Forbidden Science: Exposing the Secrets of Suppressed Research Paperback – 1600
|New from||Used from|
Customers also shopped for
Enter your mobile number or email address below and we'll send you a link to download the free Kindle App. Then you can start reading Kindle books on your smartphone, tablet, or computer - no Kindle device required.
To get the free app, enter your mobile phone number.
There was a problem filtering reviews right now. Please try again later.
In recent decades there have been a large number of books published with a core narrative that goes something like:
1. Modern scientists have become dogmatic and close-minded, largely as a result of the system in which they operate.
2. This system (i.e. peer-review and current funding mechanisms) means that scientists must tow the 'party line', dismiss out-of-hand results or observations that do not fit within the current 'paradigm of thought', and confine research to narrow, 'peer-acceptable' streams.
3. There are many phenomenon that have been reported that scientists have been quick to dismiss, do not fit within those narrow streams of 'acceptability', despite there being ample evidence to support these phenomena.
4. Studying such phenomena could provide incredible new insights into the workings of the universe and/or have profound impacts on society.
The problem with Forbidden Science is that it is clear from the start of the book that these are the conclusions Milton wants to arrive at. Everything within the text, from the first chapter to the last, is presented in such a way as to conform to that narrative and have the reader nodding in agreement by the end. Milton is undoubtedly an excellent writer, but Forbidden Science, in my opinion, is not just slick but also highly manipulative.
Throughout the book Milton looks at various historical discoveries that were 'rejected' by the mainstream scientific community. Of course, a deep-rooted dark satisfaction exists in every person when the 'so-called experts' suffer a major humiliation and an evidence-based smack in the chops when shown to be totally, utterly, and completely wrong! The problem with Forbidden Science is that it deliberately plays for this emotional response but does so by failing to actually explain the scientific method or place such discoveries in historical context. For example, the reason mainstream scientists had a problem with the concept of 'continental drift' was because we don't see our oceans draining into the bowels of the earth. Everything we knew at the time told us that the ocean bed was effectively solid rock, and it was unclear how continents attached to that ocean bed could therefore 'drift'. When Wegener proposed the idea in 1912 there was little evidence to support the mechanism by which it happened. Wegener's estimates for the speed of drift were miles off the reality. Scientists didn't so much reject the idea as to ponder it for a bit, leave it on a shelf for a few decades, and then resurrect it once more data became available. As you might expect scientists to do. But this doesn't suit the narrative Milton is going for.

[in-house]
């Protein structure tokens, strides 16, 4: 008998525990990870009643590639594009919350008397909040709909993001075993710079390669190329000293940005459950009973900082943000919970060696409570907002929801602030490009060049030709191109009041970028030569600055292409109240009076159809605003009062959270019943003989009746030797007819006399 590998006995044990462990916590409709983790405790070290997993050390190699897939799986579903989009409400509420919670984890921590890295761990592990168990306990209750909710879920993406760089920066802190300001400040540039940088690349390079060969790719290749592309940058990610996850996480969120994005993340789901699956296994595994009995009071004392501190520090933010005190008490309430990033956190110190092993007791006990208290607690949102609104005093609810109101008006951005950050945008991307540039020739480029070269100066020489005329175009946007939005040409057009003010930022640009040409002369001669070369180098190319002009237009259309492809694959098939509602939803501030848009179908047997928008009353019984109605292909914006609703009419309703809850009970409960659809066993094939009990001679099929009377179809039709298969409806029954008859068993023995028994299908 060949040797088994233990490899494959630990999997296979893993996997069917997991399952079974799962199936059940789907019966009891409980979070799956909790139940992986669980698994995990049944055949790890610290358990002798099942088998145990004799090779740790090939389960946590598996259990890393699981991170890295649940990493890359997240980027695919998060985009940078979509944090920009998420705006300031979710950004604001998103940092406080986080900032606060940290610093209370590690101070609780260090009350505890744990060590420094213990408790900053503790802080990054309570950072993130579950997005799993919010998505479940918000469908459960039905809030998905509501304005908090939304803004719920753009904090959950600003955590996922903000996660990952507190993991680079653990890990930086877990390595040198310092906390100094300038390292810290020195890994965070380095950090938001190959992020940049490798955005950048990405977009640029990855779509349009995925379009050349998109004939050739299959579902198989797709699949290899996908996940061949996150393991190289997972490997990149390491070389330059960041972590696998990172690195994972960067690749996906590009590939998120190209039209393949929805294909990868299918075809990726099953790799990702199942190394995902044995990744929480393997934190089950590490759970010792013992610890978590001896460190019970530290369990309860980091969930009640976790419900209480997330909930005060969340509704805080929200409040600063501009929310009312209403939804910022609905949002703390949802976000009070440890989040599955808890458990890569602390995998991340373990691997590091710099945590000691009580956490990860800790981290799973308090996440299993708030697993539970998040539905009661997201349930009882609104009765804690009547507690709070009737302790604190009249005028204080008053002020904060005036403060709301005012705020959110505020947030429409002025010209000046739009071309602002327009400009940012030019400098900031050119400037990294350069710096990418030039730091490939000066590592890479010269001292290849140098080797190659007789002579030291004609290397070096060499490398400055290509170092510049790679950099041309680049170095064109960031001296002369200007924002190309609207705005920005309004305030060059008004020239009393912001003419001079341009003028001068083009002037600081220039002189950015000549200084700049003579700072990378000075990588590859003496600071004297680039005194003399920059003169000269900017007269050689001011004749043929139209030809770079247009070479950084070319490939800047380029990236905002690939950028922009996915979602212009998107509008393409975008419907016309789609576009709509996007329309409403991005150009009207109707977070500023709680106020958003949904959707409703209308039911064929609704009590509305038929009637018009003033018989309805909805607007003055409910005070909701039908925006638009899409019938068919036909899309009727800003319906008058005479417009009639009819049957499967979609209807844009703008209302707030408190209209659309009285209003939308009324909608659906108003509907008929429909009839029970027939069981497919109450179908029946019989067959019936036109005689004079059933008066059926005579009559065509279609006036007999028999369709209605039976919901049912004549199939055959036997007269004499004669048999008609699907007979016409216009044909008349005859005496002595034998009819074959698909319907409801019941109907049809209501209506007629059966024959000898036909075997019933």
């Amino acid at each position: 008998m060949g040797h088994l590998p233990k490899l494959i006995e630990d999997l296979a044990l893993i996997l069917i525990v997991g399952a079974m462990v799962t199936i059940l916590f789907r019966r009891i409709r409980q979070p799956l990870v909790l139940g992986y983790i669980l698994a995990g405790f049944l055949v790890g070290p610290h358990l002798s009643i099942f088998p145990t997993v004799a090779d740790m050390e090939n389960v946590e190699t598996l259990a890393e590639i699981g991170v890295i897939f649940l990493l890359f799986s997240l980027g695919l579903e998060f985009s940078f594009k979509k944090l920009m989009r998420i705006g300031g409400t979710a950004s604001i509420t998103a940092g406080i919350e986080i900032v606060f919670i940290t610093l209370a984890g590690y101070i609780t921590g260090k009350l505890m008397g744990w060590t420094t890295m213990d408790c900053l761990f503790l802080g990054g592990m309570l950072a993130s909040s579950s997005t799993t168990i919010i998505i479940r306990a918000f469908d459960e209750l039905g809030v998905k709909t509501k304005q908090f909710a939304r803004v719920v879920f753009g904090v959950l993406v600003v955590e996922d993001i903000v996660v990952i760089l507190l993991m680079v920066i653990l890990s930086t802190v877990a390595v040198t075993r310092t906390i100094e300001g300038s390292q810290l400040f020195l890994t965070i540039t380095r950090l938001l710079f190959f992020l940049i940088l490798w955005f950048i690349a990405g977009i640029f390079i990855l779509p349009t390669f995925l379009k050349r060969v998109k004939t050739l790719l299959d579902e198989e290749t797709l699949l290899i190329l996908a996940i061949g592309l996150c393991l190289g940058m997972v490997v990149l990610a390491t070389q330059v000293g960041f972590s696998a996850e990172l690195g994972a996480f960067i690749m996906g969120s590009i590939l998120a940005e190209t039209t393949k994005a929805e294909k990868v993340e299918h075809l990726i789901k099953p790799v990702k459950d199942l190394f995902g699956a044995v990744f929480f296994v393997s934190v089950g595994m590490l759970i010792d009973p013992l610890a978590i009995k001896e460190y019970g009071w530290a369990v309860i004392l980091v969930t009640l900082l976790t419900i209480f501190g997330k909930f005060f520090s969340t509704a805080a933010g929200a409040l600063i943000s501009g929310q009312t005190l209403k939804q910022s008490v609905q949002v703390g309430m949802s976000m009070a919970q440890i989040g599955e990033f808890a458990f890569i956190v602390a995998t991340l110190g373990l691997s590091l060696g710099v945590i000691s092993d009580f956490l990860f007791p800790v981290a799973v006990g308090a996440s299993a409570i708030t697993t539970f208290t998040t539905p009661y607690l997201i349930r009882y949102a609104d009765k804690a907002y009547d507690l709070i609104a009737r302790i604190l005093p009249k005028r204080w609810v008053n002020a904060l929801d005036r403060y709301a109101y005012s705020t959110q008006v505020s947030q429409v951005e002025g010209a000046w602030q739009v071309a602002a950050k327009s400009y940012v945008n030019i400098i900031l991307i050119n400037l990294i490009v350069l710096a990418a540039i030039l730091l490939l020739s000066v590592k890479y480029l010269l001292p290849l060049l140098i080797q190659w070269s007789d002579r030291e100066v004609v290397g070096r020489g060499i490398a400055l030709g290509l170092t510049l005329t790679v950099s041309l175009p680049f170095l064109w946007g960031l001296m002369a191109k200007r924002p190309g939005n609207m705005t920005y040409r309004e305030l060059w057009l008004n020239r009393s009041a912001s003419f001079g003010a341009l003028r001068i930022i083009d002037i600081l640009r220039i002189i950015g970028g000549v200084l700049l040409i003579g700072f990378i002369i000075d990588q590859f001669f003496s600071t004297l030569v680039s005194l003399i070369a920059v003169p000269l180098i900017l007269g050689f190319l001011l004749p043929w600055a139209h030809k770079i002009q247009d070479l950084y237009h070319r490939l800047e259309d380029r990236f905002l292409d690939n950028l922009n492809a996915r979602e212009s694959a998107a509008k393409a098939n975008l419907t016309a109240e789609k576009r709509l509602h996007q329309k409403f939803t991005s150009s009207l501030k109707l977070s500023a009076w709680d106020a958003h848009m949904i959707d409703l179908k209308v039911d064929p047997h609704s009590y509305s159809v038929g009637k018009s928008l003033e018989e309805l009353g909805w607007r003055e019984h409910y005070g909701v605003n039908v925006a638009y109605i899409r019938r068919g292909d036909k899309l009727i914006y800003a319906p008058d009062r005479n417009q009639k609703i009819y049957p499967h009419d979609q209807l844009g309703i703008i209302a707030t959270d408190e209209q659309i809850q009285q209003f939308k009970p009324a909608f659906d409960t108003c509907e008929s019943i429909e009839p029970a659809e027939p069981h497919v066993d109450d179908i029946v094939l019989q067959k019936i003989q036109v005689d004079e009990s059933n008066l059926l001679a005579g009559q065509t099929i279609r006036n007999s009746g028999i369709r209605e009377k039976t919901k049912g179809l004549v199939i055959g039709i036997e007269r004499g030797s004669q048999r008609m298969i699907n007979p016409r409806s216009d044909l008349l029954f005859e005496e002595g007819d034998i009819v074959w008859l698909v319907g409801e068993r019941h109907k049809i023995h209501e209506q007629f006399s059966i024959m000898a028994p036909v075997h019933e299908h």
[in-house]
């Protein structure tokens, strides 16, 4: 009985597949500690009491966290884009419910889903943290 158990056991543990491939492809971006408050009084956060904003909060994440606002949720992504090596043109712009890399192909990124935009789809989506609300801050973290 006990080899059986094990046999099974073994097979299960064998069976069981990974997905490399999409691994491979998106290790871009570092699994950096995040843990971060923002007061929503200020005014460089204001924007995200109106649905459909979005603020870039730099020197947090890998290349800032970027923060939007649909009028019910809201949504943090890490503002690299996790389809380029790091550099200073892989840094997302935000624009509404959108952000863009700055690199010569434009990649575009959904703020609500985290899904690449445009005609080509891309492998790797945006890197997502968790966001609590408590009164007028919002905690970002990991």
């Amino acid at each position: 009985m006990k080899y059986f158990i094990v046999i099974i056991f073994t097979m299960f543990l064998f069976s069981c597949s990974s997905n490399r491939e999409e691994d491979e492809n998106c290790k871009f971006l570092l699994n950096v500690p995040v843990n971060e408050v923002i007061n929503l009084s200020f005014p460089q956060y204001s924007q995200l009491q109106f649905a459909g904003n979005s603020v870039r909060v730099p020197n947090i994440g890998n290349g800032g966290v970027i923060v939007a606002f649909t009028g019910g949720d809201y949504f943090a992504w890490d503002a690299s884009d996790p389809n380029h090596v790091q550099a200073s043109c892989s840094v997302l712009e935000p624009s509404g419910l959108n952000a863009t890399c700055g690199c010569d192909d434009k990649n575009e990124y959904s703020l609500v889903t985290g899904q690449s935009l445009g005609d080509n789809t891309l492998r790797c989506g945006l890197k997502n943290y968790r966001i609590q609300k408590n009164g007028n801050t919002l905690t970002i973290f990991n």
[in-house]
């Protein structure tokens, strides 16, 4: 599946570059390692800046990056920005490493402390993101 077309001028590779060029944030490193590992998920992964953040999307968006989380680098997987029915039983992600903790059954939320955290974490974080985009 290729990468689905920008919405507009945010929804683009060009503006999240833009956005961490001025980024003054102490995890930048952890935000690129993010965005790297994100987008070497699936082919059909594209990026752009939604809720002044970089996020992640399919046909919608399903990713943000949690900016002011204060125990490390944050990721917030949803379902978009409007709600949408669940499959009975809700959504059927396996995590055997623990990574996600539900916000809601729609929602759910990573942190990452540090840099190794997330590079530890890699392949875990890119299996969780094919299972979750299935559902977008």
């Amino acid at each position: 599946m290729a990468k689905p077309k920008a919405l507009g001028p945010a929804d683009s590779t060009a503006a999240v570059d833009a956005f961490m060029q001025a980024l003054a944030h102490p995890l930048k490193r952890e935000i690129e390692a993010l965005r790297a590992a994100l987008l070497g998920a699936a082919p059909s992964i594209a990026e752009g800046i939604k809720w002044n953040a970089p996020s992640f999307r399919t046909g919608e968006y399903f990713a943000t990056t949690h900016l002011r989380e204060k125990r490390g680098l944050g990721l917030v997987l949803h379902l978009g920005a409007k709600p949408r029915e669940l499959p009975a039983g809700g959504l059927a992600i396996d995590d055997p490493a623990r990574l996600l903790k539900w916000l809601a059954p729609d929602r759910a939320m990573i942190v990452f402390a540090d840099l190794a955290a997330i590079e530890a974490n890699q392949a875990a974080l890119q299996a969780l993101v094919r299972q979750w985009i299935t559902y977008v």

There are also good accounts of some scientific discoveries that turned out to be false as a result of 'pathological science' - a problem where an experimenter becomes biased (either intentionally or unintentionally), rejects data that doesn't conform to his/her expectations or theory for spurious reasons, and cherry-picks data that does. The aim of these sections of the book is to instill in the reader the idea that scientists, like all humans, are flawed and therefore are not quite as impartial, rational, or coldly subjective as we like to think we are. Unfortunately, the problem for Milton is that, on the one hand, he is mounting an attack on the current scientific 'paradigm', while on the other fails to acknowledge that the same very 'paradigm' was successful in being able to identify these as flawed experiments and rejecting the phenomena reported.
Forbidden Science also examines some 'alternative' phenomena such as homeopathy and Kirlian photography. This is the point at which I began to feel the book was less a critique of the modern scientific process and more a promotional piece for pseudo-science. No one denies that homeopathy can make people feel better than they did before the treatments. No one denies that homeopathy may be a valuable addition in terms of helping patients. Therefore, cherry-picking scientific papers showing benefits for patients (while ignoring those that show it worked no better than placebo) is not all that interesting - what mainstream science refutes is the method by which practitioners claim it works, and it does that not out of maliciousness or close-mindedness or adherence to strict dogma, but because the weight of evidence collected over the past 150 years is overwhelming against that explanation. Similarly, Kirlian photography is well understood from a scientific standpoint. The reason mainstream science doesn't investigate it is because people did, and found nothing of interest in terms of medical diagnostics.
When all is said and done Forbidden Science is a good read, well written, with some interesting ideas. Some of the arguments are good and few people (including us dogmatic scientists) could disagree. Some of them are badly thought out. And a few border on a deliberate misrepresentation to appeal to a popular narrative that allows people to believe what they want in the face of overwhelming evidence to the contrary.